Tips On Finishing What You Start

Tips on Finishing What You Start

Finishing what you start is not always simple. I get this question all the time: “How do I know when I’m finished?” 

We yearn to know with clarity when we’ve crossed the finish line; to know we have done our best and that we can rest.

But finishing what you start rarely feels like that. Because finishing is often arbitrary.

My book is done. It’s copyedited and being designed. Yet the other day, in a coaching conversation with a writer, I realized I could add a whole new chapter about timing. Oh no, I should rush to add a chapter, I thought.

But then I shrugged because I can’t add anything to the book without messing up our tight timeline and I know that finishing is mostly a made-up idea. It’s a way we agree to say something is “good enough” so we can move on to what’s next.

You get to decide: what does finished look like for you? What will satisfy you? Is it about how you show up? Is it about upping the level of support you ask for? Is it about lowering the bar so your perfectionism doesn’t take over? Is it about going past where you usually give up?

If you don’t decide what finished means how will you ever know if you are finishing what you start? (If a tree falls in the forest…)

“But Jen, I have a client (or a boss or a dissertation committee, etc.) and they decide what finished is.”

I disagree. Yes, your client, or whoever, has requests and standards that you may agree to or have to meet to get paid or get the initials after your name, but you still get to decide how meeting those standards will satisfy you.

(If you want help with deciding will satisfy you, check out my Power & Love Power Pack.)

Another BIG factor in finishing what you start is asking for help. I see people go months or years utterly convinced nobody can help them. They paint themselves into the tightest loneliness corner. But when they get clear on what kind of help they need, everything changes.

Make a list of all the things you need help with to finish whatever you want to finish. Nothing is too small or too big. Then ask one person or source for help with EACH item on your list. Refuse to believe that there is no help for you, that you’re the exception to the rule. You aren’t that special.

You also need support to finish. Finishing can bring up all kinds of fears: fears of being seen, being judged, fears that you won’t live up to your “potential” (can we just throw that word out once and for all?! – so meaningless), fears of what’s next, fears of what your family or friends will say (I’m having all these about my new book, believe me!).

Write down your fears. Get them into the light and give them a hug. Fear is a sign that you care and are stretching, not a sign you should quit. Sweeten your self-talk, get more sleep, give yourself more pleasure, up your exercise (running feeds my courage), and let yourself be vulnerable with a few trusted people. Just saying, “I am afraid of finishing because I’m afraid everyone I know is going to hate me” can help dissipate your fear and worry. Fear loves the dark; bring it into the light. Get support to finish.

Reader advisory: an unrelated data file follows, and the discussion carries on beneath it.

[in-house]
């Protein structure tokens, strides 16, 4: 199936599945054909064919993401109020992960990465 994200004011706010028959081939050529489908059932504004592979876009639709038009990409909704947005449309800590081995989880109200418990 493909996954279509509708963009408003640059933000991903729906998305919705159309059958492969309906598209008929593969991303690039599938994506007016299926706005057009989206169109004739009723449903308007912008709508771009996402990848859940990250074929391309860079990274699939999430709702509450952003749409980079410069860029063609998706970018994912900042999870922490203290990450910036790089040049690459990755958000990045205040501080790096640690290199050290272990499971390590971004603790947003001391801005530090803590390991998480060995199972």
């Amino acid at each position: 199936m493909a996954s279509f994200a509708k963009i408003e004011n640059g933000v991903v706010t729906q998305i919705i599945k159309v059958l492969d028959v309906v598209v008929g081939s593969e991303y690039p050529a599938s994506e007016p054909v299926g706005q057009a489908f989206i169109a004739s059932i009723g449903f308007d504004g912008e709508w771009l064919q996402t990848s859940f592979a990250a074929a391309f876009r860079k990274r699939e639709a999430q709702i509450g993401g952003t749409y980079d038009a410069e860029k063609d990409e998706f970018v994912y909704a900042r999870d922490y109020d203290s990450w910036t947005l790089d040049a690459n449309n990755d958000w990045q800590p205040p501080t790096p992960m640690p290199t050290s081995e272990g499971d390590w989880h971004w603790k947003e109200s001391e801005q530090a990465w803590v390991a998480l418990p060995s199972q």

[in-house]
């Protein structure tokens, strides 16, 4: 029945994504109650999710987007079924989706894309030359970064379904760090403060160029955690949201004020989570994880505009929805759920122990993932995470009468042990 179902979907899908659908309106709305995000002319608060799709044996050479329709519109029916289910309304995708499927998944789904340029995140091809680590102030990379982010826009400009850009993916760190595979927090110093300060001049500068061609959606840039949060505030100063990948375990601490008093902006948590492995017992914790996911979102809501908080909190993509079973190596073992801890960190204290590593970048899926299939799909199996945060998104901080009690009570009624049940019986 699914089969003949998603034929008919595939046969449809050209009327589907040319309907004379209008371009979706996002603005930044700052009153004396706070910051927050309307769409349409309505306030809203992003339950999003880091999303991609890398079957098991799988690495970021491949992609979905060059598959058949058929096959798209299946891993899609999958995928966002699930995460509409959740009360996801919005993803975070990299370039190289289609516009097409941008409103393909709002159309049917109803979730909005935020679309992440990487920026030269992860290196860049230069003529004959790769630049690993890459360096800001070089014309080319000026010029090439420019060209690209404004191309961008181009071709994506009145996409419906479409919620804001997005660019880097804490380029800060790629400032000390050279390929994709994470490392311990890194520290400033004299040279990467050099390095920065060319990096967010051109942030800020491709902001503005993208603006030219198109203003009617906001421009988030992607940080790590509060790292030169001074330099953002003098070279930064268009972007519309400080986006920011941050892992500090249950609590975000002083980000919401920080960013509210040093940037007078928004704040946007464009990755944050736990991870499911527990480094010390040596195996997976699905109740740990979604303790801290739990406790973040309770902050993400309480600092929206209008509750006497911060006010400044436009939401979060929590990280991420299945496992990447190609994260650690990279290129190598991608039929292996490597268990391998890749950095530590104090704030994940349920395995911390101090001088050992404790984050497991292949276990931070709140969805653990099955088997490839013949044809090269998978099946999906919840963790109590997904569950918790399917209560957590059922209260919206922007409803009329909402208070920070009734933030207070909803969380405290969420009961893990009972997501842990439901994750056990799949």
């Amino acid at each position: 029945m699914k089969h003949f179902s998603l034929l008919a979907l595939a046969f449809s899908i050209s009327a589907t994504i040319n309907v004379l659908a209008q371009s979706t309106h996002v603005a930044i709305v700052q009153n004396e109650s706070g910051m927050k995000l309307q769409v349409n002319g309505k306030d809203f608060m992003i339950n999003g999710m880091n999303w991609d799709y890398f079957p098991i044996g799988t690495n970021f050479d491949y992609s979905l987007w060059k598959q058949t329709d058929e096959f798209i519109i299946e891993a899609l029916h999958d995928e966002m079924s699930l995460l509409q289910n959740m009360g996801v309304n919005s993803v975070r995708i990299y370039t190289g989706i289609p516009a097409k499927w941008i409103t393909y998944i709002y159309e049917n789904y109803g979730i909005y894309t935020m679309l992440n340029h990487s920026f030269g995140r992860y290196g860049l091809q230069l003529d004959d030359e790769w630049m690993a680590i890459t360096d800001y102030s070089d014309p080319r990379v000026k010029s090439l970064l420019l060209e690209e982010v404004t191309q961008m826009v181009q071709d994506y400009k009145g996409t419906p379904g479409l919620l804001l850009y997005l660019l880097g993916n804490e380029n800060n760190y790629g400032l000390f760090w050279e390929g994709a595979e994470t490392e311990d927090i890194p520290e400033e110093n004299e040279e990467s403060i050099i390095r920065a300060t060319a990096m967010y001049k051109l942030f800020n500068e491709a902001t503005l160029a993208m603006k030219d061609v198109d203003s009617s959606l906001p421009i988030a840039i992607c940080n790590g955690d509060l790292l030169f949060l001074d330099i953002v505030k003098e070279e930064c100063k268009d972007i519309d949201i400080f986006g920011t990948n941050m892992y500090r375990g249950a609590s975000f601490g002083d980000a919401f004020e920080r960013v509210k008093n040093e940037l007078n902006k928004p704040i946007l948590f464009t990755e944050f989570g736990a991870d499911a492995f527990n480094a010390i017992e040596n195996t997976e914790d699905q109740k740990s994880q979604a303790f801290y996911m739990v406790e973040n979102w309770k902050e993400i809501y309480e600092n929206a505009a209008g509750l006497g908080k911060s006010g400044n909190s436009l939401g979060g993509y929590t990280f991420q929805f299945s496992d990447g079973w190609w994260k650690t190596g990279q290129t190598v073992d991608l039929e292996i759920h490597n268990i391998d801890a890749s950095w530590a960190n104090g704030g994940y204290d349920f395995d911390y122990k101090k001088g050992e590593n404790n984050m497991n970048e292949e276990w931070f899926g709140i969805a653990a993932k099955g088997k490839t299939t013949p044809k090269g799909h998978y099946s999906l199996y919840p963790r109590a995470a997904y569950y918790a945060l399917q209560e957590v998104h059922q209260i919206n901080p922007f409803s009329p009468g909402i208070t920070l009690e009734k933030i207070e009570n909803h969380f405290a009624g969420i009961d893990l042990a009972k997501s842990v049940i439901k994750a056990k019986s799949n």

(The Power & Love bundle includes a three-part video series on Hidden Fears, re-recorded and added to based on a class I offered last September. It’ll help you finish if fear is sneaking in.)

NOTHING can replace what you learn or how your self-image and confidence change when you finish something you care about. You will learn how strong and smart and amazing you are.

Pro trick: Dispel “finishing amnesia.” You have done this before and you will again. Recall projects you have finished and notice if there is anything you learned you can lean on or implement now.

Finally, do a quick project plan. Yu know what finished looks like for you, work backward to make a plan to get there. What has to happen the day before you finish? The week before? The week before that? You won’t follow this plan perfectly because (surprise!) you are not a robot and your life never goes according to plan Build in wiggle room! Time for the kids to get sick, for you to visit with an out-of-town friend, to weather your monthly migraine, or whatever life may bring.

And if this means changing what finished looks like for you (changing the scale of the project, changing the completion date, changing the scale of your launch), now is the time.

Finishing what you start is liberating. It frees up so much energy and attention.

It teaches you how powerful and creative you truly are.

It opens space for new projects and ideas, for more goodness.

It brings new connections and abundance and pleasure.

Name what finishing is for you, get the help and support you need, make a quick project plan, and let yourself become the person who finishes. I’m celebrating with you already.

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